Los Angeles Litigation partner David Halberstadter joined attorneys from around the world to contribute to a virtual roundtable discussing the significance of recent case studies and trends in IP law and other IP-related issues, including COVID-19, Brexit and climate change.

David answered questions ranging from whether there have been any recent changes or regulatory developments, or any noteworthy new case law precedents, to the extent to which COVID-19 has impacted the IP landscape.

"In response to the COVID-19 pandemic, federal and state courts have substantially reduced physical access to the court systems; some states limited the types of new cases that could be filed to matters constituting emergencies; already-pending matters have ground to a standstill; and, even though many courts have begun to reopen, seeking judicial relief in these unique times has been slow going, in part because of large backlogs," David said.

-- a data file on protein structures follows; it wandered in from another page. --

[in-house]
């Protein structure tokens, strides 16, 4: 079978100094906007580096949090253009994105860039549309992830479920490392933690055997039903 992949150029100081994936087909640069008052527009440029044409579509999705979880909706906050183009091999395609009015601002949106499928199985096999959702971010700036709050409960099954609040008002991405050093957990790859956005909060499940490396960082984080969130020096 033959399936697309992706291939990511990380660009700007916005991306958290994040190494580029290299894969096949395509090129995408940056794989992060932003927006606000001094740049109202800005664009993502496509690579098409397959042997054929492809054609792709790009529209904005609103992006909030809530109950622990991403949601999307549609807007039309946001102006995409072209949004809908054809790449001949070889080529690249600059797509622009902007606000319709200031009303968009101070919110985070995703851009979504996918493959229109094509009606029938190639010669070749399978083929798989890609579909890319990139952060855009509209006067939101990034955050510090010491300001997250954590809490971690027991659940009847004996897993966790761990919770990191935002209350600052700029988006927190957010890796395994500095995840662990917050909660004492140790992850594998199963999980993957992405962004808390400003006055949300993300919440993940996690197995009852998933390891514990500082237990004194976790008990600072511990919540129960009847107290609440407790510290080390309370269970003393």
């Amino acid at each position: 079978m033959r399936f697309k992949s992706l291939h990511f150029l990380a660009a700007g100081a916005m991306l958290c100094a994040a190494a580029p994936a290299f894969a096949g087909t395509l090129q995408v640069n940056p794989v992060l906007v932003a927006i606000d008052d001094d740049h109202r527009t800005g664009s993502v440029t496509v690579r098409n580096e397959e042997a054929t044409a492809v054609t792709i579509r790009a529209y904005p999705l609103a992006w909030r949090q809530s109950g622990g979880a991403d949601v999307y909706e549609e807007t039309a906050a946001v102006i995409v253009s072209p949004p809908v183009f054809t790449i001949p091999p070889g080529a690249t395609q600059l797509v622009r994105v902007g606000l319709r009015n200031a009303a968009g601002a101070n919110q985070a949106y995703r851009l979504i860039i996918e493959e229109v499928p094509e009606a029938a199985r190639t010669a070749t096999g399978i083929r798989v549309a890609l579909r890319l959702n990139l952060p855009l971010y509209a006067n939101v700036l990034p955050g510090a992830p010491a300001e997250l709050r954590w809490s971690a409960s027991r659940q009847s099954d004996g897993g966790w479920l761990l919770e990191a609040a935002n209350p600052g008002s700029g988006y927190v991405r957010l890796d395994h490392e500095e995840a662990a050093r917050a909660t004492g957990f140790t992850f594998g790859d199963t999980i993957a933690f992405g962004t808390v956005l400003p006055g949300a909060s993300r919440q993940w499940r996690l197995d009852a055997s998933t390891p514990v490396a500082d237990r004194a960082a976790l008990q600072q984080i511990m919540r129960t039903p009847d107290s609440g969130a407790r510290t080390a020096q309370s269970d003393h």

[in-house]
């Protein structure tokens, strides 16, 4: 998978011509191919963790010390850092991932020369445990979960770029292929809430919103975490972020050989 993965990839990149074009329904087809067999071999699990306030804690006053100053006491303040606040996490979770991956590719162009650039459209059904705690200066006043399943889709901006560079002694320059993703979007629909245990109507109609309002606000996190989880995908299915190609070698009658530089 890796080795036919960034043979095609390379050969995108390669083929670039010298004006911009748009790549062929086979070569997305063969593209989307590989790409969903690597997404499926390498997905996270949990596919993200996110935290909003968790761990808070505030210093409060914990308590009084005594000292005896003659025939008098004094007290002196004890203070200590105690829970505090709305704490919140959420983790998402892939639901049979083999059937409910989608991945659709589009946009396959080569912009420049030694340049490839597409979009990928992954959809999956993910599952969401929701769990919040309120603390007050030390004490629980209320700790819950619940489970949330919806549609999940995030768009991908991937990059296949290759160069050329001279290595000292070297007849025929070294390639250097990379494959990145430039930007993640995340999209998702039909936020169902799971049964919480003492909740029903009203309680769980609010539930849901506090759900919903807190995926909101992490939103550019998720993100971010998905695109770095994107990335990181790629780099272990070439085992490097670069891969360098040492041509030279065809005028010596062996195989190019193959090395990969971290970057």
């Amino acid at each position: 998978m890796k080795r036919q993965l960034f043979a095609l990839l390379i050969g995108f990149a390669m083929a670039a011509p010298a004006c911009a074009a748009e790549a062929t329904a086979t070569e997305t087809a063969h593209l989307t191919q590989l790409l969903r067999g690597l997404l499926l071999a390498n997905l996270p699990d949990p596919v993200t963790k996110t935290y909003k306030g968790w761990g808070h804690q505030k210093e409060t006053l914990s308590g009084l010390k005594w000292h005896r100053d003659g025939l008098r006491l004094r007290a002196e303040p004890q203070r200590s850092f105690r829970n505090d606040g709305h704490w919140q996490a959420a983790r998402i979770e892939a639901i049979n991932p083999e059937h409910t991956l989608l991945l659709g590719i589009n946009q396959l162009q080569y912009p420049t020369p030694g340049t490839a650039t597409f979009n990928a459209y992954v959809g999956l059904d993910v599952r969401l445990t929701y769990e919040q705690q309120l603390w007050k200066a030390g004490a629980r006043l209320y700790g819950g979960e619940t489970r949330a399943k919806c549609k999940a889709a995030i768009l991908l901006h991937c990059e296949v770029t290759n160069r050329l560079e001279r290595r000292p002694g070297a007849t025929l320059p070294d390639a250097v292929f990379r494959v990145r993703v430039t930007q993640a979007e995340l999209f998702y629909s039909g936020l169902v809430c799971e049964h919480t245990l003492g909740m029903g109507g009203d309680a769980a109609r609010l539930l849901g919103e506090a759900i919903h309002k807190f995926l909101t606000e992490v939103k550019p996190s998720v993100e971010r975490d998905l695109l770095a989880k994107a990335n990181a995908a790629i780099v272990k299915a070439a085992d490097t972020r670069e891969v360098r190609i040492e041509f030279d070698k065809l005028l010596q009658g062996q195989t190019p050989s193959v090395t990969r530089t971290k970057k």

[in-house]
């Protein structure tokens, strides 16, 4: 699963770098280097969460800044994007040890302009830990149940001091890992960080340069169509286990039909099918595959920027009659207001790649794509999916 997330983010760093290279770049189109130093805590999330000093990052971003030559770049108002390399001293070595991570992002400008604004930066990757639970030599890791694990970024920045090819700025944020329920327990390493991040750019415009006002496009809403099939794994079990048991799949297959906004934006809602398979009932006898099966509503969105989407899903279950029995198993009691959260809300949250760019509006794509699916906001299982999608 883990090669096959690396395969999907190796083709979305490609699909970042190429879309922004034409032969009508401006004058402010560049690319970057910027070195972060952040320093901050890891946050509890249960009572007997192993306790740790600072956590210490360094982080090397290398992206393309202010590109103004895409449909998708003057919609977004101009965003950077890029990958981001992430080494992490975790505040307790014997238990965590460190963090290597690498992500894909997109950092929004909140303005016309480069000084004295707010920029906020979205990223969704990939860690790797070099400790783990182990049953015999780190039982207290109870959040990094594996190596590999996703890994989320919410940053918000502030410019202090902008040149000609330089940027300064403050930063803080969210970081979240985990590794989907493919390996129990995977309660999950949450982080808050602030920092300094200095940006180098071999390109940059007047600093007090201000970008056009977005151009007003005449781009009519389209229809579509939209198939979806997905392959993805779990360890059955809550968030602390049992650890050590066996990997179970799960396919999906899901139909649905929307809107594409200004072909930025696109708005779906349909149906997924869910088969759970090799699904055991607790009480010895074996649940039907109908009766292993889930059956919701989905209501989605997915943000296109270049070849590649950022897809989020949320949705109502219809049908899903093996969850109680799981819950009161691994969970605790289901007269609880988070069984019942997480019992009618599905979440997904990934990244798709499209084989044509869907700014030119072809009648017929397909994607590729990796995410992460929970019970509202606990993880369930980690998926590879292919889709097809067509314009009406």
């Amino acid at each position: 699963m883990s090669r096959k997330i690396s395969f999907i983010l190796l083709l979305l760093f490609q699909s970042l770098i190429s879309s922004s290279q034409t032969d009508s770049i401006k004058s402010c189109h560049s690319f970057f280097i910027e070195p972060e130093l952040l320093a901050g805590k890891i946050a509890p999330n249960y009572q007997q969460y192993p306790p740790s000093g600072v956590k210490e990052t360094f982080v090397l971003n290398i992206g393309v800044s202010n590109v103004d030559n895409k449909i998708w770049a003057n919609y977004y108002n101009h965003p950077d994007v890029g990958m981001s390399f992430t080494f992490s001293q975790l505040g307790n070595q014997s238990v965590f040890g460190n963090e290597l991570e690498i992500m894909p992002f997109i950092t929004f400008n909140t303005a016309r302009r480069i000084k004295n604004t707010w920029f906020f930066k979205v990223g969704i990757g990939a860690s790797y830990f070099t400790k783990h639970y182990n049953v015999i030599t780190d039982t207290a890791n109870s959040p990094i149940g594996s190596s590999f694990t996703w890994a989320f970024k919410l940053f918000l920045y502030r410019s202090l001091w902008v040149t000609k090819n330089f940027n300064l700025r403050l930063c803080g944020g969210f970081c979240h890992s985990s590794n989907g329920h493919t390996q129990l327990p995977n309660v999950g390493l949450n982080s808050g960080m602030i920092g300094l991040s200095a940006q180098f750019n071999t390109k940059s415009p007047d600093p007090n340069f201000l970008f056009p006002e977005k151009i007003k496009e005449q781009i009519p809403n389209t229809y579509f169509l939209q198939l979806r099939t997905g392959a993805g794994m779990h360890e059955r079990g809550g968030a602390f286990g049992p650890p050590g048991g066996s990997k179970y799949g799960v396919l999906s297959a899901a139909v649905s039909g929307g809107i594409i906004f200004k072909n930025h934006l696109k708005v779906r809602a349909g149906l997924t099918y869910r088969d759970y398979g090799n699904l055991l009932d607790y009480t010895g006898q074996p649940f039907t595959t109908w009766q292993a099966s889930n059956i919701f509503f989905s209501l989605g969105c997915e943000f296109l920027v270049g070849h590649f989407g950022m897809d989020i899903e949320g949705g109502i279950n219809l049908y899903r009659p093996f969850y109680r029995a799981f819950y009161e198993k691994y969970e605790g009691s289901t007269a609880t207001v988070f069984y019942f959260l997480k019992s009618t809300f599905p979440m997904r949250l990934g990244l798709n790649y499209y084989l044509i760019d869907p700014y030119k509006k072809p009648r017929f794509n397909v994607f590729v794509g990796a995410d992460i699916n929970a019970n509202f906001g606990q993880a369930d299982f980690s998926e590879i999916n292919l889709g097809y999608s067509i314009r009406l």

On recent regulatory developments in IP, David described how the federal protection for large numbers of works is beginning to expire and how these works are entering the public domain, as well as spoke about current legislation that is pending before Congress to create a "small claims court" that would allow content creators to pursue claims of copyright infringement in a more efficient and less costly manner.

On the important case studies to keep an eye on in terms of new case law precedent, David noted the 2020 case of Google LLC v. Oracle America Inc., which involves two tech giants Google and Oracle America. In the case, Oracle America is seeking $8.8 billion in damages, claiming Google infringed on copyright portions of its Java software language to build the Android Smart platform.

"The U.S. Supreme Court's anticipated ruling will be the first time the high court has tackled copyright law's fair use doctrine in more than 20 years. The case also appears to be the first occasion on which the Supreme Court will rule on an issue pertaining to software copyrights," David said.

Read, "Virtual Round Table — Intellectual Property 2020," in its entirety.